Volkswagen seemed to have invented the perfect diesel — high gas mileage and low emissions, without the annoying noise and handling of most diesels. They spent millions on TV ads bragging about their near-magical diesel engines, and it was looking like they might just convince the notoriously diesel-averse American market to change their minds.
Turns out, Volkswagen was simply lying about their numbers. They had installed special devices in their cars that could tell when the cars were being tested for emissions — since the tests weren’t carried out on the open road, emissions were only reduced in tests, not in real life.
More than four years and $10 billion in fines later, nearly half a million cars have been taken off the road. In fact, Volkswagen might have just ushered in the death of diesel entirely, as lawmakers reacted to the scandal with more stringent laws than ever.
Kauai’s Not-So Compostable Coffee Pods
The catastrophic environmental impact of single-serve coffee brewing pods has been so well-documented that John Sylvan, the inventor of Keurig’s K-Cup system, has expressed regret at ever creating them.
Kauai claimed to have solved that problem with compostable pods, taking the guilt out of the single-cup brewing system and sending their pods “back to the land, not the landfill.” But there was something they weren’t telling people.
Turns out, those pods aren’t compostable in the pile in your backyard or the can in your kitchen, the way you might compost a banana peel. They’re only compostable at “industrial facilities,” which require a special trip and aren’t exactly easy to come by — there are only 10 in the entire state of California.
Unfortunately, there are dozens more examples like this — companies lying to or misleading their customers about the environmental impact of their products. Sometimes, companies don’t make claims at all — they simply change their branding to use softer fonts, greens and blues, and pictures of trees to subtly imply that the product is natural or eco-friendly without actually saying it.
How to Do Eco-Friendly Right
Luckily, there are also a lot of positive examples out there for you to draw inspiration from — companies that have made a genuine effort to change their business or manufacturing processes for the better.
Right here in our own backyard, the biggest college in the state has gone green. Folsom Field, the 56,000-seat stadium on the campus of the University of Colorado at Boulder, has been making improvements since 2008 to become a zero-waste stadium.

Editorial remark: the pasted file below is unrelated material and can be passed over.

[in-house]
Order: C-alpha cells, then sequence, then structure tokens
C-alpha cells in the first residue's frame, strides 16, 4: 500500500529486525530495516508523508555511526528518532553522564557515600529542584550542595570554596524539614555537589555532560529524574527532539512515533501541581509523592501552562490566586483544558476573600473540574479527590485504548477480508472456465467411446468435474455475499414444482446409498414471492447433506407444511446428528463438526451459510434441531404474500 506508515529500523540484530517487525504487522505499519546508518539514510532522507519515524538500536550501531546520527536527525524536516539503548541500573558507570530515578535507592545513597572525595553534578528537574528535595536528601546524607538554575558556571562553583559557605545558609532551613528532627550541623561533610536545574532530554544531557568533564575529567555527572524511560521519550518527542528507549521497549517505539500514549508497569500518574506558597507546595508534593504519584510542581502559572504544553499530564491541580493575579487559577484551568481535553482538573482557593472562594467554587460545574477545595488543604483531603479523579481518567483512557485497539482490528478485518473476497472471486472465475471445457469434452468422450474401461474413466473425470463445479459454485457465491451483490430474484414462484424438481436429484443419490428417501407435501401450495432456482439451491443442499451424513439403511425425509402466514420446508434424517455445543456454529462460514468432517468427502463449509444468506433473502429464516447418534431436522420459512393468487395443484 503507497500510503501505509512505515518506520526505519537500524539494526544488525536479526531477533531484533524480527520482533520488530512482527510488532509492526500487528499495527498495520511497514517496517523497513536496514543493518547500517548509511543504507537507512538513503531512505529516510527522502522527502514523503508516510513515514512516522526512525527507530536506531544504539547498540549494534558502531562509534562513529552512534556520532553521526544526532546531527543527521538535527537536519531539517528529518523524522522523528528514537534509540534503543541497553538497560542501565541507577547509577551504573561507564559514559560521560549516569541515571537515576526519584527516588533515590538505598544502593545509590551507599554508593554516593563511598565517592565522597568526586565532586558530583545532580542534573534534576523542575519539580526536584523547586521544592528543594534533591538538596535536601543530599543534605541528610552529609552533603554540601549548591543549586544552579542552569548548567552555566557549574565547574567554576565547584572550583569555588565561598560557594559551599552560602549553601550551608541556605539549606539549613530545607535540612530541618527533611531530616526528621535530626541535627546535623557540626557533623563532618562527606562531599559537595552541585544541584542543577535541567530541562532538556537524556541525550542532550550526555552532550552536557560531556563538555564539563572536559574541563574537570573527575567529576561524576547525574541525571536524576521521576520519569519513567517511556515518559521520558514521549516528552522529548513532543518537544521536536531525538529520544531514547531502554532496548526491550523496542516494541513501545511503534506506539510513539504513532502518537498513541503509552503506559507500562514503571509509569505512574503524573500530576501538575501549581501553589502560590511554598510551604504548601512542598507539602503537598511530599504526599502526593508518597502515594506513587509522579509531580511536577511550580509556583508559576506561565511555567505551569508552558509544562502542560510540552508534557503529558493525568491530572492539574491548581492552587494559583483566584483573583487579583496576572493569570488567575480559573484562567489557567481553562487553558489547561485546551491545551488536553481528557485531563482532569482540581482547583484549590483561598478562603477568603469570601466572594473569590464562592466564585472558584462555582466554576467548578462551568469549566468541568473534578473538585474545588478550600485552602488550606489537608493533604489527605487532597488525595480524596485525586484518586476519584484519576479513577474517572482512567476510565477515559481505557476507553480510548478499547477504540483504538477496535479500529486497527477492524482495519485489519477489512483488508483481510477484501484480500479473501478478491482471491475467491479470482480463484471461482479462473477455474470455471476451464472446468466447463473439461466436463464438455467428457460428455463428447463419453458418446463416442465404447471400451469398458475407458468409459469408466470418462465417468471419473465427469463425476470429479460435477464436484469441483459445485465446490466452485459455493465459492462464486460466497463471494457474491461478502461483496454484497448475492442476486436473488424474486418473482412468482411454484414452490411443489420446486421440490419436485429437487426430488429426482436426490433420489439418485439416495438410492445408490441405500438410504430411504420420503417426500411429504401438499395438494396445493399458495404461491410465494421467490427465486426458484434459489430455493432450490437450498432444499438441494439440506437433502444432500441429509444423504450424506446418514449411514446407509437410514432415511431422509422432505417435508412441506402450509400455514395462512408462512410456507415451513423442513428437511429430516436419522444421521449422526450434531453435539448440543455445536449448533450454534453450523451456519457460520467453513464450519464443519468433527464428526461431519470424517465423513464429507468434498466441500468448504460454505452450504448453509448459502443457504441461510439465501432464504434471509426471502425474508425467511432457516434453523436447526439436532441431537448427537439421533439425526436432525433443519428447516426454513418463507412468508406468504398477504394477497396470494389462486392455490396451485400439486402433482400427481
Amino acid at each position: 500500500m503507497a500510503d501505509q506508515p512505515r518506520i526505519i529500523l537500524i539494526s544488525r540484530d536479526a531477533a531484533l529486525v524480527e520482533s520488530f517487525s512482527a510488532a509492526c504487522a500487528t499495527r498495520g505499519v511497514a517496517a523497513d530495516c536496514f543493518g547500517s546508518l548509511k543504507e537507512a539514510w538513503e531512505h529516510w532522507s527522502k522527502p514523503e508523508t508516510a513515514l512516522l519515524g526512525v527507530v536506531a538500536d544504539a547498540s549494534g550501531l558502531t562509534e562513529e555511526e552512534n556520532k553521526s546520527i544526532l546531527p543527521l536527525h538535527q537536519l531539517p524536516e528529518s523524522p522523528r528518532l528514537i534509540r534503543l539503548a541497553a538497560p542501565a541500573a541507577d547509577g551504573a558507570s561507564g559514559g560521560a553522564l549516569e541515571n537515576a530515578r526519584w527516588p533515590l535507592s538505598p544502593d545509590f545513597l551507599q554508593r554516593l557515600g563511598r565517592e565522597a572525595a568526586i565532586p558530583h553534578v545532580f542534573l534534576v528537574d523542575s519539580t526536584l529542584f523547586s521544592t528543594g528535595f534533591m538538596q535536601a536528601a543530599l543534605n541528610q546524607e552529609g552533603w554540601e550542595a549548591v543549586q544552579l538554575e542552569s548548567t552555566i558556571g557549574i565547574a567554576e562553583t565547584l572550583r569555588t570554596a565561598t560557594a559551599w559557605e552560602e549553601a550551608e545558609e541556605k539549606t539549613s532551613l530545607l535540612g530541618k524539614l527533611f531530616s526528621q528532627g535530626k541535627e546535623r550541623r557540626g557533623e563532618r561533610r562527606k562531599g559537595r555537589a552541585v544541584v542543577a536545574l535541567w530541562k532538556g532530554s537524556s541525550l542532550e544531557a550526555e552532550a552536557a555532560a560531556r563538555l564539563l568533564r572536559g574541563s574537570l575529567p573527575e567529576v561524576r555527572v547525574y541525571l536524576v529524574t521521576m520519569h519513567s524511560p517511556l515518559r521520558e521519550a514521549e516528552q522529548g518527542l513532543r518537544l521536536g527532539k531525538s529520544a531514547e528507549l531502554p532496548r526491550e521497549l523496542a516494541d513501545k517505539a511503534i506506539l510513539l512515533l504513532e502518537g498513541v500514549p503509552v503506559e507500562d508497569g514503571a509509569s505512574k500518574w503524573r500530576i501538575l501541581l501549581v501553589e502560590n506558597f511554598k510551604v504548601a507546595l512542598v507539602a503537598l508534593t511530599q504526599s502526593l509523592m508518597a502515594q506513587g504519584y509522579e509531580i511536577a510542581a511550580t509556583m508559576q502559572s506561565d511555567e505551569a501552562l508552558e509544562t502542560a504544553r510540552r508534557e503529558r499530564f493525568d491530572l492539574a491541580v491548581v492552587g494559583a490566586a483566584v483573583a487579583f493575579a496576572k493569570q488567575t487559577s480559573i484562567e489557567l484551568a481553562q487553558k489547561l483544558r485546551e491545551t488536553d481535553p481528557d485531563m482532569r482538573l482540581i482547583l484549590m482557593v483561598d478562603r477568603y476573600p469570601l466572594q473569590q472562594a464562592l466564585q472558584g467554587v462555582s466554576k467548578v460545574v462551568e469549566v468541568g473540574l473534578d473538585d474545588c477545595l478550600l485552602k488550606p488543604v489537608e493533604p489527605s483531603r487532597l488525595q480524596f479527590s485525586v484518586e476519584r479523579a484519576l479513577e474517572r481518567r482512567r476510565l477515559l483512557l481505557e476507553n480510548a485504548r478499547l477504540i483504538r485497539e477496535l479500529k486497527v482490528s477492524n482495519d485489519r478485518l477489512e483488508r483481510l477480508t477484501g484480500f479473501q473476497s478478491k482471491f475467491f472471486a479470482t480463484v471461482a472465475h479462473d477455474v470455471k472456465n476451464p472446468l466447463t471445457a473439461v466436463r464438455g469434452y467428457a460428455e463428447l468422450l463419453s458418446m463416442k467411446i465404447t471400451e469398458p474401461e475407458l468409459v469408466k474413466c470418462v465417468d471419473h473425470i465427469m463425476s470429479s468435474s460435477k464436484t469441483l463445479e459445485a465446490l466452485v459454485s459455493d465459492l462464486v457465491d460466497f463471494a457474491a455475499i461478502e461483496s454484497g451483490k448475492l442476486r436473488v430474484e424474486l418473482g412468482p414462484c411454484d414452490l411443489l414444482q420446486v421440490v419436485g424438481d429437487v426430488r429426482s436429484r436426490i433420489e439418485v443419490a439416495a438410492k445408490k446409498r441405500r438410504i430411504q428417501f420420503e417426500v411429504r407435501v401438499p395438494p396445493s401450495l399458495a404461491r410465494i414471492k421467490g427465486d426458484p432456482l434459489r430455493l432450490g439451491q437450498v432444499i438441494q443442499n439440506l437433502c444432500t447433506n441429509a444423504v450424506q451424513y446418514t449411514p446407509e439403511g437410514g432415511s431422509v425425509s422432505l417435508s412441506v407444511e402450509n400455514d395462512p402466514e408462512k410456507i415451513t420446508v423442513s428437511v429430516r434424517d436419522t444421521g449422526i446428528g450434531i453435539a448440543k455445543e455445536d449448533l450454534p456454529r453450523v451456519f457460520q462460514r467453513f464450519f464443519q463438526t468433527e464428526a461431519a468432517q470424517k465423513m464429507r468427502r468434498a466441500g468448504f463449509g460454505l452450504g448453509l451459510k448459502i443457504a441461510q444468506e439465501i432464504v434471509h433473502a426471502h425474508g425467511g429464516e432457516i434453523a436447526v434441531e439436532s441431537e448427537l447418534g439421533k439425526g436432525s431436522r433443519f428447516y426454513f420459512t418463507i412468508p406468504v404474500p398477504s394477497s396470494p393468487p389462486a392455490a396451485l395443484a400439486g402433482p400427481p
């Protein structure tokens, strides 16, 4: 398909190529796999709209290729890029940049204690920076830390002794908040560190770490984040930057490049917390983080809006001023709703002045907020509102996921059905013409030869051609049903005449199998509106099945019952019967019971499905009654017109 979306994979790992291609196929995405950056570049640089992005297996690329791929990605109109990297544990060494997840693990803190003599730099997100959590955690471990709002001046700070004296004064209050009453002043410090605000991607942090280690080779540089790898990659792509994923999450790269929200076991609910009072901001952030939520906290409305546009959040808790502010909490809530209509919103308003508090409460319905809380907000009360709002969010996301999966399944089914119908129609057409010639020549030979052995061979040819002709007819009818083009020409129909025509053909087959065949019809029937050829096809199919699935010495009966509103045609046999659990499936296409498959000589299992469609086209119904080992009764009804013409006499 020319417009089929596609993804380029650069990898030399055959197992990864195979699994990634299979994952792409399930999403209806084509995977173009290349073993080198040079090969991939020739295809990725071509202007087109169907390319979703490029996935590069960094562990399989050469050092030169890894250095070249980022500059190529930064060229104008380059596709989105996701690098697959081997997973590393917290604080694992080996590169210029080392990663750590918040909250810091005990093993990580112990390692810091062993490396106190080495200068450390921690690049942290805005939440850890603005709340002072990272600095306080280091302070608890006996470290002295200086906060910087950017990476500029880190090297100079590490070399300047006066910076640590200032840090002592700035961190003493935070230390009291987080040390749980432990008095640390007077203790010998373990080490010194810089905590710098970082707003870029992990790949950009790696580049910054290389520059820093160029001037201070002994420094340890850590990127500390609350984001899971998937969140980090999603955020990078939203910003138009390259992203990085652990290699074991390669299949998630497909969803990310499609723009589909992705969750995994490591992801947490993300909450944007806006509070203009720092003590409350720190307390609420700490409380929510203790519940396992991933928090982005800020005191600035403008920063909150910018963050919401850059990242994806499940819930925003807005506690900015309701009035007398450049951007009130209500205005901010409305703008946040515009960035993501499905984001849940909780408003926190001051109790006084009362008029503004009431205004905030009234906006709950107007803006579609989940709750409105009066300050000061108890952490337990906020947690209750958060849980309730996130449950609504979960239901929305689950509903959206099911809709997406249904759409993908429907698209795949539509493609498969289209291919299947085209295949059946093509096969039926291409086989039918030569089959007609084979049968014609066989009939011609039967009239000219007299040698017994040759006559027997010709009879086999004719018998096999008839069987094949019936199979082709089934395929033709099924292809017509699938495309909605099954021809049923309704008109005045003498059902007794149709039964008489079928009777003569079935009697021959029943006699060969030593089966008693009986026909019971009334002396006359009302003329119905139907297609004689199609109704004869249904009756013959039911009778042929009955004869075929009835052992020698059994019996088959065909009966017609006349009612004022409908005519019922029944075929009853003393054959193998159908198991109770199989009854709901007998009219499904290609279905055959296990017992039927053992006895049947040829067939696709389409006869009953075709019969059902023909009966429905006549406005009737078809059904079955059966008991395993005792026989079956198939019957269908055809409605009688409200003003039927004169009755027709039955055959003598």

Volunteers sort through trash to find recyclables after games and virtually all of the food containers served at the game are compostable or recyclable. Most recently, the stadium introduced aluminum cups and bottles in partnership with Ball Corporation. The cups are completely recyclable and reusable, and the stadium hopes to become plastic-free by 2020.
In 2015, Swedish furniture giant IKEA pledged to dedicate more than $1 billion to sustainability efforts in their business model. In 2018, they upped the ante by pledging to use only renewable and recycled materials by 2030.
IKEA’s flat-pack system already saves on shipping emissions by allowing the company to fit more products in a given truck or container, and 60 percent of the IKEA range is based on renewable materials, but IKEA isn’t stopping there. They’ve also pledged to remove all single-use plastics from their restaurants by 2020 and plan to roll out a line of consumer solar products by 2025.
You probably don’t associate consumer electronics with environmental friendliness, but Panasonic deserves recognition. They moved their American headquarters from Secaucus, New Jersey to downtown Newark, building a brand new LEED-certified tower that reduced the average commute time for their employees and reduced their carbon footprint.
They’ve also set very ambitious energy goals for themselves, including an effort to increase the energy efficiency of air conditioners by 65 percent and washing machines by 45 percent. They’ve also streamlined their manufacturing processes and ramped up recycling rates to more than 90 percent.
Greener Businesses are Better for Everyone
More and more, your customers are passionate about making a positive impact in the world, and they care about whether the products they buy reflect that lifestyle choice. They buy cars with better gas mileage, local produce, and products with recyclable packaging.
Your job is to give them that opportunity. It’s not just good business sense to take a stand on the environmental impact of your business — it’s the right thing to do for all of us.